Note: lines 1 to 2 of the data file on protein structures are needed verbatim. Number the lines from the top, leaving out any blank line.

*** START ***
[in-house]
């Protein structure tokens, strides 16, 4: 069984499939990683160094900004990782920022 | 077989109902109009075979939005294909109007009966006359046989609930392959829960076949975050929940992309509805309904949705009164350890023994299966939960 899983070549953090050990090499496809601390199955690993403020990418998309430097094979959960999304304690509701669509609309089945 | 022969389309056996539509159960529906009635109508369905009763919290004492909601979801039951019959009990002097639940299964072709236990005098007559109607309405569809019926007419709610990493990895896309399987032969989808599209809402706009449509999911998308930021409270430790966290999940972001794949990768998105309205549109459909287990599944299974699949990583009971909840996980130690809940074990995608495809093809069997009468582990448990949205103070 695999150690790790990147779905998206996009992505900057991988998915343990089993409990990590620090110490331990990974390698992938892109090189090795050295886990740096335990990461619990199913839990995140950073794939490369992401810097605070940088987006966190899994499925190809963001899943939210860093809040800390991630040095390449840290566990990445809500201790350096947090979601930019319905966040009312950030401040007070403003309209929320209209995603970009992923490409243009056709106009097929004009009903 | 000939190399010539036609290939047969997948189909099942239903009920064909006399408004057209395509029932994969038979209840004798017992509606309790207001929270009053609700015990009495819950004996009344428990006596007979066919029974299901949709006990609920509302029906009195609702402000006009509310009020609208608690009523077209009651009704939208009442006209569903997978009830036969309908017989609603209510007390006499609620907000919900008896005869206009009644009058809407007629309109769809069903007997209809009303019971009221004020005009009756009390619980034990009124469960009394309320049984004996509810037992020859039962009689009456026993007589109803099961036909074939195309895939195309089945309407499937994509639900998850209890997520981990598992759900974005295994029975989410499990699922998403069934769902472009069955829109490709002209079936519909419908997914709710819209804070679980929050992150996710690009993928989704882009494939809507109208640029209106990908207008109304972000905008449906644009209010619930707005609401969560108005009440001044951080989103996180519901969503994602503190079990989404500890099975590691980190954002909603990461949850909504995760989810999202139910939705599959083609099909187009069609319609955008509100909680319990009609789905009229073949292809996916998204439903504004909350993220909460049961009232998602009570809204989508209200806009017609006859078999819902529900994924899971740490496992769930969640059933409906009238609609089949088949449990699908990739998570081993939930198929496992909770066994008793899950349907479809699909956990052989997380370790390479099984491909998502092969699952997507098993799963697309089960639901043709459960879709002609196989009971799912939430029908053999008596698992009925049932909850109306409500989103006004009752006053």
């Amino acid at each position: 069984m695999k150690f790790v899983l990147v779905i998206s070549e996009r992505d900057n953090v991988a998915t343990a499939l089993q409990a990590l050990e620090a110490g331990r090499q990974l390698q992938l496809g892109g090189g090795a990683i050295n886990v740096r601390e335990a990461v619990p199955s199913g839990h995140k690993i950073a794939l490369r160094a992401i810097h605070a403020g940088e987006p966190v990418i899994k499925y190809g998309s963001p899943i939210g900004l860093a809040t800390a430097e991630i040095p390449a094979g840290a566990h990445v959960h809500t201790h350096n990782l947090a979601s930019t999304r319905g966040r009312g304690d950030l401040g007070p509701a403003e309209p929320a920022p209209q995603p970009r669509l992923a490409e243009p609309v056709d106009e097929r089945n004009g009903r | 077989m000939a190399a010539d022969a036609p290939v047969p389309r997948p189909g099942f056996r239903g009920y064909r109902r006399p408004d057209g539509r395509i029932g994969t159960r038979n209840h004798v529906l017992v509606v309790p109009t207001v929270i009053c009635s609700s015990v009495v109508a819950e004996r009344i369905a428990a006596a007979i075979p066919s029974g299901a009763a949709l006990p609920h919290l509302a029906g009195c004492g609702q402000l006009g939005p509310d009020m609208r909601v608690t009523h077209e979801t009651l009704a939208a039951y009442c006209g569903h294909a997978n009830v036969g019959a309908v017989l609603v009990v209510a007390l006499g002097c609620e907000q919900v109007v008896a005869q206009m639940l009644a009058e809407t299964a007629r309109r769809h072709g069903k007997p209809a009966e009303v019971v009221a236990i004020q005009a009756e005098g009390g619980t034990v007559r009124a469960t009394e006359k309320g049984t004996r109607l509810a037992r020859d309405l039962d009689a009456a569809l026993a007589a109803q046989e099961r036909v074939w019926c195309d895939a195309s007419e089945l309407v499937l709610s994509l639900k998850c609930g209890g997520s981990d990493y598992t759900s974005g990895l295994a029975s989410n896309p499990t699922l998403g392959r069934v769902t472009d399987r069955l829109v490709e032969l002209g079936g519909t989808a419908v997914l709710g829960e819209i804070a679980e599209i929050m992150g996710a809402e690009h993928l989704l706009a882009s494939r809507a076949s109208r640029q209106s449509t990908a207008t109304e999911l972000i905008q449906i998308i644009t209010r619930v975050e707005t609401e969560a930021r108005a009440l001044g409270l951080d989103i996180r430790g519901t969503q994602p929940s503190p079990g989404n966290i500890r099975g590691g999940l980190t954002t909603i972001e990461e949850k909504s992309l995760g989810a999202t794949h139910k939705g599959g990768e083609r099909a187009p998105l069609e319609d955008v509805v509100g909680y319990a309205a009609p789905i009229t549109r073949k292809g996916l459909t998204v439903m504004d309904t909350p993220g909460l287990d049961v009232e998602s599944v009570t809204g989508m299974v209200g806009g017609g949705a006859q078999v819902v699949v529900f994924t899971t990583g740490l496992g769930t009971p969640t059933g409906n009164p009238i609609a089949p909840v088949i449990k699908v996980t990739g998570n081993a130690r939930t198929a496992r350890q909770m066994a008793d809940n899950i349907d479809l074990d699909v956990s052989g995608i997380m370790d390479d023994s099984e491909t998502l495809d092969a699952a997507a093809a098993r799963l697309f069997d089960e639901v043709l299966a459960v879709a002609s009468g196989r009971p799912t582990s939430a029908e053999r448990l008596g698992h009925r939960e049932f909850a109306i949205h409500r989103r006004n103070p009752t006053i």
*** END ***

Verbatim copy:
[in-house]
């Protein structure tokens, strides 16, 4: 069984499939990683160094900004990782920022 | 077989109902109009075979939005294909109007009966006359046989609930392959829960076949975050929940992309509805309904949705009164350890023994299966939960 899983070549953090050990090499496809601390199955690993403020990418998309430097094979959960999304304690509701669509609309089945 | 022969389309056996539509159960529906009635109508369905009763919290004492909601979801039951019959009990002097639940299964072709236990005098007559109607309405569809019926007419709610990493990895896309399987032969989808599209809402706009449509999911998308930021409270430790966290999940972001794949990768998105309205549109459909287990599944299974699949990583009971909840996980130690809940074990995608495809093809069997009468582990448990949205103070 695999150690790790990147779905998206996009992505900057991988998915343990089993409990990590620090110490331990990974390698992938892109090189090795050295886990740096335990990461619990199913839990995140950073794939490369992401810097605070940088987006966190899994499925190809963001899943939210860093809040800390991630040095390449840290566990990445809500201790350096947090979601930019319905966040009312950030401040007070403003309209929320209209995603970009992923490409243009056709106009097929004009009903 | 000939190399010539036609290939047969997948189909099942239903009920064909006399408004057209395509029932994969038979209840004798017992509606309790207001929270009053609700015990009495819950004996009344428990006596007979066919029974299901949709006990609920509302029906009195609702402000006009509310009020609208608690009523077209009651009704939208009442006209569903997978009830036969309908017989609603209510007390006499609620907000919900008896005869206009009644009058809407007629309109769809069903007997209809009303019971009221004020005009009756009390619980034990009124469960009394309320049984004996509810037992020859039962009689009456026993007589109803099961036909074939195309895939195309089945309407499937994509639900998850209890997520981990598992759900974005295994029975989410499990699922998403069934769902472009069955829109490709002209079936519909419908997914709710819209804070679980929050992150996710690009993928989704882009494939809507109208640029209106990908207008109304972000905008449906644009209010619930707005609401969560108005009440001044951080989103996180519901969503994602503190079990989404500890099975590691980190954002909603990461949850909504995760989810999202139910939705599959083609099909187009069609319609955008509100909680319990009609789905009229073949292809996916998204439903504004909350993220909460049961009232998602009570809204989508209200806009017609006859078999819902529900994924899971740490496992769930969640059933409906009238609609089949088949449990699908990739998570081993939930198929496992909770066994008793899950349907479809699909956990052989997380370790390479099984491909998502092969699952997507098993799963697309089960639901043709459960879709002609196989009971799912939430029908053999008596698992009925049932909850109306409500989103006004009752006053």